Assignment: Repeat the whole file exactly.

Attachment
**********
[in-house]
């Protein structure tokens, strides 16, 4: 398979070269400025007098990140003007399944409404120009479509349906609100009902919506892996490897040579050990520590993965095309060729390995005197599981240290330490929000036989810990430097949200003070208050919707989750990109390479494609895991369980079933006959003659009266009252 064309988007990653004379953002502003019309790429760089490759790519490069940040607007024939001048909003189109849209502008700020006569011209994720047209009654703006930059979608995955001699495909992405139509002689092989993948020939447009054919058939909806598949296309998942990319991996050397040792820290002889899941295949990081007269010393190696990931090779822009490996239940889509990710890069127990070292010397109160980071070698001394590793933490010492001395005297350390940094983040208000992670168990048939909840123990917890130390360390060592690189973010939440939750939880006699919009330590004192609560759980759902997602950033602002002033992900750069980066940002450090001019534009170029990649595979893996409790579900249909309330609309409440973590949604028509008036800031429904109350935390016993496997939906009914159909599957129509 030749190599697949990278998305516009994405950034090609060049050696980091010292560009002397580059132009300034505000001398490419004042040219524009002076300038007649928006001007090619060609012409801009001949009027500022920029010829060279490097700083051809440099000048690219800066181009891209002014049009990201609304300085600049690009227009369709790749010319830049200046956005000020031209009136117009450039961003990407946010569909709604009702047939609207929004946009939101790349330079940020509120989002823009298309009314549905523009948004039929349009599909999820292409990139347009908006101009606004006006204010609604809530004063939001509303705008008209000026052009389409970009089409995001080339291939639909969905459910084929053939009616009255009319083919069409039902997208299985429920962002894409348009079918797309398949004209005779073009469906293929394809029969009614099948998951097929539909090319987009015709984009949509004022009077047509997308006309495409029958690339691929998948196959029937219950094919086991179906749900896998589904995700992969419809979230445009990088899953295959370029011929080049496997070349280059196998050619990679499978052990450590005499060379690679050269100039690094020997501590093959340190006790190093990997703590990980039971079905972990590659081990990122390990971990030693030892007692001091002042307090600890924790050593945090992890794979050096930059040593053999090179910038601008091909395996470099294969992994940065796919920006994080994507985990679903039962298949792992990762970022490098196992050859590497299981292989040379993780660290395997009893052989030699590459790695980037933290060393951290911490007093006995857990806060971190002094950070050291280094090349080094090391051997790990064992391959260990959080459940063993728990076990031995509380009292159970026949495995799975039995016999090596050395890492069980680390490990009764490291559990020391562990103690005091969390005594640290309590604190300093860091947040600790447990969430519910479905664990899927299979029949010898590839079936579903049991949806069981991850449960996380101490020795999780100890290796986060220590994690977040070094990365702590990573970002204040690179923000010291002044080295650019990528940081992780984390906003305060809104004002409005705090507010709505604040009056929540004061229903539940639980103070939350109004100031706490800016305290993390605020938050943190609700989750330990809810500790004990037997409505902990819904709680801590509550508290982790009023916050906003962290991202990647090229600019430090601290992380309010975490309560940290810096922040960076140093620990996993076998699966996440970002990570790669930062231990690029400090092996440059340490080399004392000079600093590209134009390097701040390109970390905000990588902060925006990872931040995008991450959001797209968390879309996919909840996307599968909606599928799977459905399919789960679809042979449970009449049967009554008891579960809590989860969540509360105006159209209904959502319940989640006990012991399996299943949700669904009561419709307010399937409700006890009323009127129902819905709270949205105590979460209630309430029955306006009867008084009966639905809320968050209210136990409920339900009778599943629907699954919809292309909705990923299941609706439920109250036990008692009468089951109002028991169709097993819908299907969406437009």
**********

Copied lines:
[in-house]
């Protein structure tokens, strides 16, 4: 398979070269400025007098990140003007399944409404120009479509349906609100009902919506892996490897040579050990520590993965095309060729390995005197599981240290330490929000036989810990430097949200003070208050919707989750990109390479494609895991369980079933006959003659009266009252 064309988007990653004379953002502003019309790429760089490759790519490069940040607007024939001048909003189109849209502008700020006569011209994720047209009654703006930059979608995955001699495909992405139509002689092989993948020939447009054919058939909806598949296309998942990319991996050397040792820290002889899941295949990081007269010393190696990931090779822009490996239940889509990710890069127990070292010397109160980071070698001394590793933490010492001395005297350390940094983040208000992670168990048939909840123990917890130390360390060592690189973010939440939750939880006699919009330590004192609560759980759902997602950033602002002033992900750069980066940002450090001019534009170029990649595979893996409790579900249909309330609309409440973590949604028509008036800031429904109350935390016993496997939906009914159909599957129509 030749190599697949990278998305516009994405950034090609060049050696980091010292560009002397580059132009300034505000001398490419004042040219524009002076300038007649928006001007090619060609012409801009001949009027500022920029010829060279490097700083051809440099000048690219800066181009891209002014049009990201609304300085600049690009227009369709790749010319830049200046956005000020031209009136117009450039961003990407946010569909709604009702047939609207929004946009939101790349330079940020509120989002823009298309009314549905523009948004039929349009599909999820292409990139347009908006101009606004006006204010609604809530004063939001509303705008008209000026052009389409970009089409995001080339291939639909969905459910084929053939009616009255009319083919069409039902997208299985429920962002894409348009079918797309398949004209005779073009469906293929394809029969009614099948998951097929539909090319987009015709984009949509004022009077047509997308006309495409029958690339691929998948196959029937219950094919086991179906749900896998589904995700992969419809979230445009990088899953295959370029011929080049496997070349280059196998050619990679499978052990450590005499060379690679050269100039690094020997501590093959340190006790190093990997703590990980039971079905972990590659081990990122390990971990030693030892007692001091002042307090600890924790050593945090992890794979050096930059040593053999090179910038601008091909395996470099294969992994940065796919920006994080994507985990679903039962298949792992990762970022490098196992050859590497299981292989040379993780660290395997009893052989030699590459790695980037933290060393951290911490007093006995857990806060971190002094950070050291280094090349080094090391051997790990064992391959260990959080459940063993728990076990031995509380009292159970026949495995799975039995016999090596050395890492069980680390490990009764490291559990020391562990103690005091969390005594640290309590604190300093860091947040600790447990969430519910479905664990899927299979029949010898590839079936579903049991949806069981991850449960996380101490020795999780100890290796986060220590994690977040070094990365702590990573970002204040690179923000010291002044080295650019990528940081992780984390906003305060809104004002409005705090507010709505604040009056929540004061229903539940639980103070939350109004100031706490800016305290993390605020938050943190609700989750330990809810500790004990037997409505902990819904709680801590509550508290982790009023916050906003962290991202990647090229600019430090601290992380309010975490309560940290810096922040960076140093620990996993076998699966996440970002990570790669930062231990690029400090092996440059340490080399004392000079600093590209134009390097701040390109970390905000990588902060925006990872931040995008991450959001797209968390879309996919909840996307599968909606599928799977459905399919789960679809042979449970009449049967009554008891579960809590989860969540509360105006159209209904959502319940989640006990012991399996299943949700669904009561419709307010399937409700006890009323009127129902819905709270949205105590979460209630309430029955306006009867008084009966639905809320968050209210136990409920339900009778599943629907699954919809292309909705990923299941609706439920109250036990008692009468089951109002028991169709097993819908299907969406437009």